Under the Lens: Crystal Guzman

 
"As you climb, you’re trying to figure out how to position your body and which is the best path to the top. It’s very exhilarating when you make it to the top or when you are able to do a very difficult route without breaks."

"As you climb, you’re trying to figure out how to position your body and which is the best path to the top. It’s very exhilarating when you make it to the top or when you are able to do a very difficult route without breaks."

 

Crystal Guzman is a PhD student in Ecology and Evolution, studying early tree response and recruitment in degraded pasture habitat within tropical landscapes. About to defend her dissertation, she has had time to reflect on her graduate experience and has much wisdom to offer the students. This interview has been edited for clarity and brevity.

 How would you describe your research to a generalist audience?

In the tropics, there has been vast conversion of forest into agricultural land for the benefit of humans. A lot of the time this land is degraded and not as productive after some years and has trouble recovering and returning to a tropical forest system. Some agricultural practices create more disturbances than others; one of these is pastures. It creates a very different community with very different conditions. Recovery to a tropical forest can take 100 years or more, so there is this effort to facilitate the recovery of degraded habitats like pastures. My research focuses on how trees in younger stages – when they are most vulnerable – survive and grow in pastures looking at which barriers inhibit early tree survival.

What drew you to study restoration in the tropics instead of the temperate?

I was interested in tropical areas for multiple reasons. My primary reason is that tropical forests have higher concentrations of diversity meaning that the consequences of removing them is a higher percentage of extinctions including species we don’t even know. The stakes are higher! My secondary reason is that there are a lot of people who are working in temperate areas; what we know within the tropics is limited.

Why did you get interested in ecology?

From a very young age, I was interested in plant and animal life. I can remember my very first pet which was a goldfish I got when I was four. I also grew up in Southern Texas which was a really nice place to grow up; it had a really diverse ecosystem where I could collect insects, spiders, lizards, and frogs and play in the mud year round! Still, I didn’t know what ecology was, but I watched a lot of nature shows and thought I could be a photographer or cameraman filming all these animals. Once I went to high school, we were given a list of potential careers and ecology was one of them. I though “Yeah, this is what I’d like!” I also had this great teacher who in one of the lessons presented some statistics about the deforestation in the tropics which really hit me. From that moment, as a sophomore, I decided to pursue this career.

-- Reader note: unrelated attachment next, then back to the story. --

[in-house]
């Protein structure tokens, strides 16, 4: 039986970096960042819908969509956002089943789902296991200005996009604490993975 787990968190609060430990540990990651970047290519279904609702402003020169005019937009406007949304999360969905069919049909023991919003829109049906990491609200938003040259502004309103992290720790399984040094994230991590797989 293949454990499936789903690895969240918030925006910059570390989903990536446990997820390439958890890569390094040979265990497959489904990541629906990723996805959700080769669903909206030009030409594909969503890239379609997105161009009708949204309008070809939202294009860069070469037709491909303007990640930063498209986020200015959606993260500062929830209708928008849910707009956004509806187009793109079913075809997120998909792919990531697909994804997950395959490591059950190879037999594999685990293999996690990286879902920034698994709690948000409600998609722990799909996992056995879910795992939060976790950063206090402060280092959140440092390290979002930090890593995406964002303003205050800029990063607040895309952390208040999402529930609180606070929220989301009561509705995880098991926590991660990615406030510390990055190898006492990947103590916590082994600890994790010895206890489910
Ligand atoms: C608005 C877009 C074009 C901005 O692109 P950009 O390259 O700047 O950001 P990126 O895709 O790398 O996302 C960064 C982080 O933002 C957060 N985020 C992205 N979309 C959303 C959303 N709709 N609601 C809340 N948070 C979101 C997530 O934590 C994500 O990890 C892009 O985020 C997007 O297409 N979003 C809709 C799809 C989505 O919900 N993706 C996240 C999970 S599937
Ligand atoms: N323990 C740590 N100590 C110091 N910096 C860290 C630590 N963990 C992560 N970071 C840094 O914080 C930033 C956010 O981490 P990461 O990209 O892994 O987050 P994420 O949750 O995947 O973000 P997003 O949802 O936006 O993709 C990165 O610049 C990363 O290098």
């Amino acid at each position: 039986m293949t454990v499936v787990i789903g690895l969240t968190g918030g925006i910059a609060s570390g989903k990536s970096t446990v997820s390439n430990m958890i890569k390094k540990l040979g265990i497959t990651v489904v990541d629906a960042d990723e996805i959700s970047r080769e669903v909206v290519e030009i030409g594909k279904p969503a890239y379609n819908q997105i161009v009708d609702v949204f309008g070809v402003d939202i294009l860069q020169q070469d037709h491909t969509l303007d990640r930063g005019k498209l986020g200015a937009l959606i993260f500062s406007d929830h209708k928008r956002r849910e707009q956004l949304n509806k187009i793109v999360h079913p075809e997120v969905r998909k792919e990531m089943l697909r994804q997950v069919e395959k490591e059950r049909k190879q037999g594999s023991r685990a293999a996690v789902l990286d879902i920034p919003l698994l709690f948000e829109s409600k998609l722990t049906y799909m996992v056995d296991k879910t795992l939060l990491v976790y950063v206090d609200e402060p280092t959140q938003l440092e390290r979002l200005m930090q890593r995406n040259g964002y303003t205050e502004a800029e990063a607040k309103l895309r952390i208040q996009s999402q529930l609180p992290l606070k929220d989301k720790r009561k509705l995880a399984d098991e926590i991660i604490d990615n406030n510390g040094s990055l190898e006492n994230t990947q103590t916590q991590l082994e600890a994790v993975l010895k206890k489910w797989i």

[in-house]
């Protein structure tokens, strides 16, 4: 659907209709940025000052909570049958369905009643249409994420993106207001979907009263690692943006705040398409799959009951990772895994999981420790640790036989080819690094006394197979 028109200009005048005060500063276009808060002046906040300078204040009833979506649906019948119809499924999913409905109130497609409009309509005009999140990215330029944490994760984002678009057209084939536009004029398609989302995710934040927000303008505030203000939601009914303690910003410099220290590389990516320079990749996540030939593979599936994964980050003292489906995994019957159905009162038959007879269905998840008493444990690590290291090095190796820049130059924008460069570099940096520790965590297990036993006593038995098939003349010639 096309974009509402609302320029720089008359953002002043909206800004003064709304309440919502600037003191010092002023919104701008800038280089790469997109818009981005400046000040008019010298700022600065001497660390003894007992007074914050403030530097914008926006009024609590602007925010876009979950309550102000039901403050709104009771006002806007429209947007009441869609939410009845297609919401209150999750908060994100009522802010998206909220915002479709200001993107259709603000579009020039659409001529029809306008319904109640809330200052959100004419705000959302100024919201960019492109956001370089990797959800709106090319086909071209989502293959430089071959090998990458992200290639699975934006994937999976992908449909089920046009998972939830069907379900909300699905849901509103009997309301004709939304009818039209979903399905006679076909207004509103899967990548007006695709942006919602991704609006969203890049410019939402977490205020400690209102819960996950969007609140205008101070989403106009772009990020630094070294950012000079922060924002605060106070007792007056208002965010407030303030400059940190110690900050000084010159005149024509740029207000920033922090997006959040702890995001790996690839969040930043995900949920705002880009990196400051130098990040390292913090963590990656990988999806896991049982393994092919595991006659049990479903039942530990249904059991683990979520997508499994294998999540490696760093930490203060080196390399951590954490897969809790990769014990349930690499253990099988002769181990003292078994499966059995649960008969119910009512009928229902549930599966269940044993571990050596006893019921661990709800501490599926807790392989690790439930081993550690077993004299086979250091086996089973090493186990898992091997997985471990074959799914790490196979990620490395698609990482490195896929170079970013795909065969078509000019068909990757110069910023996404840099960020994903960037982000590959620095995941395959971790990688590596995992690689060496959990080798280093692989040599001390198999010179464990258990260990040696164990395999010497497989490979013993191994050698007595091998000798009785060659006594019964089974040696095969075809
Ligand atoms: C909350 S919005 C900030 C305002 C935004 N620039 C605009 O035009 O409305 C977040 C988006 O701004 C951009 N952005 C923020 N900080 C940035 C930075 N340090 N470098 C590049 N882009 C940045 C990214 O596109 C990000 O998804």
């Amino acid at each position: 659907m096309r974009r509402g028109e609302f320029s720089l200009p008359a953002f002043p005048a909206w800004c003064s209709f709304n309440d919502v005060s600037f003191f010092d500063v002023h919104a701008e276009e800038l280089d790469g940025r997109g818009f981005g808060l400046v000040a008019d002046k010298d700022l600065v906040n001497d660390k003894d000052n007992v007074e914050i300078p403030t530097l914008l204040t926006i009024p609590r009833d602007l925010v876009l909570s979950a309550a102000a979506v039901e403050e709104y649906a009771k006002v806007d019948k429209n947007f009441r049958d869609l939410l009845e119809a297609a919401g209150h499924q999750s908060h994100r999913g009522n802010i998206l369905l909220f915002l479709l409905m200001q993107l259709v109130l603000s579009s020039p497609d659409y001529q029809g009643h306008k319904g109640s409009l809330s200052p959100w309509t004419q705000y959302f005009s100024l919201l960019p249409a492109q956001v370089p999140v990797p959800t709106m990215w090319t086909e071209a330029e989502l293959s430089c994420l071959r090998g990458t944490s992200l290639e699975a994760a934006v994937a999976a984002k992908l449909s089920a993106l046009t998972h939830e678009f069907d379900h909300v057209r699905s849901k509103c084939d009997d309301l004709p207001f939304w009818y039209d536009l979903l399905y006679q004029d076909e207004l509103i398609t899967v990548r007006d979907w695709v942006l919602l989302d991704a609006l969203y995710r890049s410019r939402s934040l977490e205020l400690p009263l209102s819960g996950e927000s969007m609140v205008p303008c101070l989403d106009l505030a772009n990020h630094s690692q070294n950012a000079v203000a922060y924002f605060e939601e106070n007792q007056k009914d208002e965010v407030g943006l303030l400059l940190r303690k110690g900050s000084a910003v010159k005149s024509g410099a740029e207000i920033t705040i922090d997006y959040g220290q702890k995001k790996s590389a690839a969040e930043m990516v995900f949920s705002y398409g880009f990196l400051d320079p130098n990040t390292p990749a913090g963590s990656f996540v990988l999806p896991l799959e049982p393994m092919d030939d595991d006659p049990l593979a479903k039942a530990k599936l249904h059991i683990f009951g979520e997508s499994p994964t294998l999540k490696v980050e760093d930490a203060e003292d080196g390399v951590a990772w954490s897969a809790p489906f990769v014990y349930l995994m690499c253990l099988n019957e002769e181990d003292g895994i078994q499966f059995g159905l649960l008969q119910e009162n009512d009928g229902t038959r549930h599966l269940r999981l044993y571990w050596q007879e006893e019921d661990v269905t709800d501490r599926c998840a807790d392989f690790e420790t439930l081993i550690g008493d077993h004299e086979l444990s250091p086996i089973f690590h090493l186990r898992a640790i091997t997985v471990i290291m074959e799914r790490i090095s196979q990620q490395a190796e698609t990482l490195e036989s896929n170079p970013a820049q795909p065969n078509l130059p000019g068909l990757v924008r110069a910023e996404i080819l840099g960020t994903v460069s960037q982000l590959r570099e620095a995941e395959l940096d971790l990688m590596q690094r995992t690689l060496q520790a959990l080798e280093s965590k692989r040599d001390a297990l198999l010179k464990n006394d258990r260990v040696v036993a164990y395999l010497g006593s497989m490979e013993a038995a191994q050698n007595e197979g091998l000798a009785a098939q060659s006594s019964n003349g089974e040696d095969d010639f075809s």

So you’re coming up to the end of your PhD now. Was it worth it?

Yes, I definitely think it’s worth it. It was definitely hard, it definitely is hard still. There were many sacrifices that had to be made along the way. You have to dedicate yourself to your research and sometimes that takes over other priorities: social time, family time, me time. I have also been around long enough to see how going through a PhD can really negatively impact a student. You can become isolated and slip into a depression or worse. I’ve had friends who have needed to be hospitalized. But at least for me, the PhD is definitely worth it. I’ve definitely grown as a person and gained much from it.

What was the best thing about doing a PhD? What are ways it could have gone better?

The best moment was realizing my newly found skill set. In comparison to when I first began, I am now very comfortable with designing an experiments, managing and analyzing data – which is an important skill set for many PhD students – and synthesizing the results to contribute to the scientific community. I think that’s the best part of doing a PhD.

Getting there could have been easier. The PhD requires you to have very strong writing, statistical, and time- and self-management skills. I would have loved a focus on those very important skills such as a class on how to write in the scientific way. Also, it wasn’t until my last years as a PhD that there was a course that coupled the statistics for the data that most ecologists deal with (non-parametric) and the software that most ecologists use (R). I learned a lot in a course by Dr. David Wise which would have been a lot more helpful if it had been available earlier.